Complications of the catheterizable channel following continent urinary diversion: their nature and timing.
ABSTRACT We reviewed the incidence, nature and timing of complications related to the catheterizable channel following continent urinary diversion.
We retrospectively reviewed the records of 67 patients who underwent continent urinary diversion at British Columbia Children's Hospital from 2000 to 2006. Catheterizable channels included 54 Mitrofanoff appendicovesicostomies and 13 ileovesicostomies. Medical records were reviewed for predetermined complications and their timing, that is early -12 months or less, or late - more than 12 months.
At a median followup of 28 months (range 3 to 62) a total of 17 complications were identified in 14 patients (21%). Superficial cutaneous stenosis developed in 4 of 67 cases (6%) as an early and as a late complication. These cases were initially treated with operative dilation and surgical revision as necessary. Channel stricture, which developed in 4 of 67 patients (6%) as an early and as a late complication, was treated with operative revision in 2 and endoscopic resection in 2. Three patients (5%) had stomal prolapse, which was generally a late occurrence and required operative revision in all. Channel leakage developed in 6 of 67 patients, presenting as an early complication in 50%. Endoscopic injection of bulking agents was attempted in 4 of these patients and it was successful in 2. Overall 82% of complications were successfully managed by endoscopic or superficial procedures.
Complications of the catheterizable channel are a frequent and challenging problem. They appear to occur throughout the life of the channel with most developing within the first 2 years. Further followup is required to assess the performance and durability of continent catheterizable channels in children as patients progress to adulthood.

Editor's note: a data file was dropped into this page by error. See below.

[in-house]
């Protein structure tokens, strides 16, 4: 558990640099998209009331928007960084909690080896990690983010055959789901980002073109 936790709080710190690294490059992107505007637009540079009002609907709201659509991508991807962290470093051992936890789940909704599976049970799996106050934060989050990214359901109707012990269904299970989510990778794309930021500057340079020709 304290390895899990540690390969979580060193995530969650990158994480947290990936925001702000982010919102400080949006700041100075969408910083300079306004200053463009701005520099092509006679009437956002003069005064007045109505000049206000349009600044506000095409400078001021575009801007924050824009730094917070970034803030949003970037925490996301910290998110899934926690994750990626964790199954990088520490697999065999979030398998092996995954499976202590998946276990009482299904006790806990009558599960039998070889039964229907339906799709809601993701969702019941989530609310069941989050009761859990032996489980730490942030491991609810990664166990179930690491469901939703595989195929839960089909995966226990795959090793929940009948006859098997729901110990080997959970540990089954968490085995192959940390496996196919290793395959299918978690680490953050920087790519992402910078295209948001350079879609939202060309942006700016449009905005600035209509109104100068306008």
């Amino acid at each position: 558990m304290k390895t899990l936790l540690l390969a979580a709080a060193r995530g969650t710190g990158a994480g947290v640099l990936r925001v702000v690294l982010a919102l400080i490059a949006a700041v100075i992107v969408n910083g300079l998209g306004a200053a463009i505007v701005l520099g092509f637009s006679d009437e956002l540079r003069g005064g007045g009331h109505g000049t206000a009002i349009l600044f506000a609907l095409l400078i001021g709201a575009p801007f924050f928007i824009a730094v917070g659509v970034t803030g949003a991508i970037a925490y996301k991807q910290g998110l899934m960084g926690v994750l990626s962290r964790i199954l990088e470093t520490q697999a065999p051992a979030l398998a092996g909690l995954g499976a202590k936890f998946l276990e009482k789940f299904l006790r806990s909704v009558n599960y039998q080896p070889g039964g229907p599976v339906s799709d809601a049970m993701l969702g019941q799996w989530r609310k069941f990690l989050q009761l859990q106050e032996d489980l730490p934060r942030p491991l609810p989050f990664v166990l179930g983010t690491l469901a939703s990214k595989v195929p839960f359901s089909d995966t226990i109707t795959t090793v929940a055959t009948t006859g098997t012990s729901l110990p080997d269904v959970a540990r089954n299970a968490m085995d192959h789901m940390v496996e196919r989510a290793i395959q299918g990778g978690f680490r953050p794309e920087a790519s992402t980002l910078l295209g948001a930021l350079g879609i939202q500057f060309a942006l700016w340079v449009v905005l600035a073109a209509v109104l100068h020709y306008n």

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ABSTRACT: We evaluated the success rate of continent vesicostomy using an ileal segment with seroserosally embedded, tapered ileum for bladder augmentation with continent stoma following bladder neck closure (BNC) for severely damaged bladders or persistent urinary incontinence. A total of 15 patients were treated for persistent urinary incontinence or non-reconstructible bladder outlet between 2003 and 2012. Underlying diagnosis included post-prostatectomy incontinence (n = 5), recurrent bladder neck stenosis (n = 5), neurogenic bladder (n = 3), urethral tumor recurrence following orthotopic neobladder (n = 1) and post-TVT and colposuspension incontinence (n = 1). All patients underwent open BNC, omental interposition and continent vesicoileostomy. The continent outlet was placed in the lower abdomen using a circumferential subcutaneous and skin plasty to avoid retraction. Data collected included age, underlying diagnosis, stoma site, time to complications and need for subsequent surgical revisions. All patients received a standardized questionnaire at the time of data acquisition and were personally interviewed. Median follow-up was 24 months (range: 2-111). Primary BNC was successful in all patients and primary continence rate was 86.7%. Two patients (13.3%) suffered from failure of the continence mechanism, caused by stoma stenosis at skin level and insufficiency of the bladder augmentation and stoma due to local infection. One additional patient developed a mild stomal incontinence without need for further reconstruction. Regardless of the number of revisions, at the last follow-up 93.3% of patients had a functional channel. All complications occurred within the first postoperative year. This technique is an effective last resort treatment for patients with non-reconstructible bladder outlet.Central European journal of urology. 01/2014; 66(4):481-6.